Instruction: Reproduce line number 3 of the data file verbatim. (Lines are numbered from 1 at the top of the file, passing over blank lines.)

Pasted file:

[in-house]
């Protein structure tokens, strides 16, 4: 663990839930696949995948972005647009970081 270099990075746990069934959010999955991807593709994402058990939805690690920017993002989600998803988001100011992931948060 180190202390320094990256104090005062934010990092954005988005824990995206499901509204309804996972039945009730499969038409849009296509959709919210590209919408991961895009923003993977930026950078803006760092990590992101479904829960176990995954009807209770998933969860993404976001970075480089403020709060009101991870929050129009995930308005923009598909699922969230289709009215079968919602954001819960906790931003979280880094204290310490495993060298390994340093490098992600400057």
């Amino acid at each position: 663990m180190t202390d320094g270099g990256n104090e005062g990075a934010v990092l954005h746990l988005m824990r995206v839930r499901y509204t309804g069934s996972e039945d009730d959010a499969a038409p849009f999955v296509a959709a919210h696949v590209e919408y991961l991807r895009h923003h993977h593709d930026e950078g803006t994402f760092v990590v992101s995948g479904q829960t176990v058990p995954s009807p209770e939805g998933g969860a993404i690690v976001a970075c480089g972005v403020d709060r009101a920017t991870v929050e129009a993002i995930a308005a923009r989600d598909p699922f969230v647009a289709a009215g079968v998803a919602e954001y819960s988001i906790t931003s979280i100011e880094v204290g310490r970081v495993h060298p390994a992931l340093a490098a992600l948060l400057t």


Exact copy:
């Amino acid at each position: 663990m180190t202390d320094g270099g990256n104090e005062g990075a934010v990092l954005h746990l988005m824990r995206v839930r499901y509204t309804g069934s996972e039945d009730d959010a499969a038409p849009f999955v296509a959709a919210h696949v590209e919408y991961l991807r895009h923003h993977h593709d930026e950078g803006t994402f760092v990590v992101s995948g479904q829960t176990v058990p995954s009807p209770e939805g998933g969860a993404i690690v976001a970075c480089g972005v403020d709060r009101a920017t991870v929050e129009a993002i995930a308005a923009r989600d598909p699922f969230v647009a289709a009215g079968v998803a919602e954001y819960s988001i906790t931003s979280i100011e880094v204290g310490r970081v495993h060298p390994a992931l340093a490098a992600l948060l400057t």